Tag Archives: artists

Vincent and Theo: The Van Gogh Brothers by Deborah Heiligman

Vincent and Theo: The Van Gogh Brothers by Deborah Heiligman. April 18, 2017. Henry Holt & Co., 454 p. ISBN: 9780805093391.  Int Lvl: YA; Rdg Lvl: YA; Lexile: 900.

The deep and enduring friendship between Vincent and Theo Van Gogh shaped both brothers’ lives. Confidant, champion, sympathizer, friend, Theo supported Vincent as he struggled to find his path in life. They shared everything, swapping stories of lovers and friends, successes and disappointments, dreams and ambitions. Meticulously researched, drawing on the 658 letters Vincent wrote to Theo during his lifetime, Deborah Heiligman weaves a tale of two lives intertwined and the love of the Van Gogh brothers

Potentially Sensitive Areas: Mild sexual themes, Prostitution, Sexually transmitted diseases

 

Reviews

Booklist starred (February 15, 2017 (Vol. 113, No. 12))
Grades 9-12. Vincent van Gogh is perhaps one of the best-known artists today, but it’s likely he wouldn’t be nearly as famous had it not been for his brother Theo, an art dealer who supported his troubled brother and championed his paintings until his own untimely death, only months after Vincent’s. While each brother had a pivotal career in his own right, Heiligman (Charles and Emma, 2009) plumbs their correspondence, both to each other and beyond, and zeroes in on their relationship, which was fraught with a brotherly combination of competition, frustration, and, ultimately, adoration. Structured as a sort of gallery of key moments in the brothers’ lives, the book covers their childhood and the influence of their tight-knit family; Vincent’s peripatetic, sometimes scandalous pursuit of a vocation; Theo’s dogged commitment to not only his own career but cultivating Vincent’s; and their ultimate demises, both of which are heartbreaking in their own ways. In fittingly painterly language, Heiligman offers vivid descriptions of Vincent’s artwork and life, which grow more detailed and colorful as Vincent’s own artistic style becomes richer and more refined, particularly during the intense, almost manic flurry of work he produced in his last few years. This illuminating glimpse into the Van Goghs’ turbulent lives and historical period will add compelling depth to readers’ understanding of the iconic painter. Art-­loving teens will be captivated.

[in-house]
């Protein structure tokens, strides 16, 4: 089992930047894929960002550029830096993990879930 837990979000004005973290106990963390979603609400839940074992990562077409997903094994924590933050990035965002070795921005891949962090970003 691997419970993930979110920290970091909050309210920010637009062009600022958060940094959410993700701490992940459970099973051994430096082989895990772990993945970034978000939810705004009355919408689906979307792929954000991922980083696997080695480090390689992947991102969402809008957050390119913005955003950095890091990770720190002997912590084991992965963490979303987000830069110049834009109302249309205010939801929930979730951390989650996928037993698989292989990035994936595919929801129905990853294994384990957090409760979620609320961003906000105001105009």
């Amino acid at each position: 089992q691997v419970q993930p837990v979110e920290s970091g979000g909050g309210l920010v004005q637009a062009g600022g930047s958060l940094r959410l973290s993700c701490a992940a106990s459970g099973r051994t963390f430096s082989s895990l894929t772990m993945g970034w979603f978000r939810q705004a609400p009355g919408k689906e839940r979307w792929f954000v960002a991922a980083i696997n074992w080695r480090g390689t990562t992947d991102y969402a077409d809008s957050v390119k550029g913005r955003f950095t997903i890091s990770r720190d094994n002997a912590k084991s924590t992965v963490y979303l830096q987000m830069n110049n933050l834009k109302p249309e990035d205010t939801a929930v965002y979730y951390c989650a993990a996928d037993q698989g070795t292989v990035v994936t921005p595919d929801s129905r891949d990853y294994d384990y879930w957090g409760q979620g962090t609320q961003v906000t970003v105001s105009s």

Horn Book Magazine (March/April, 2017)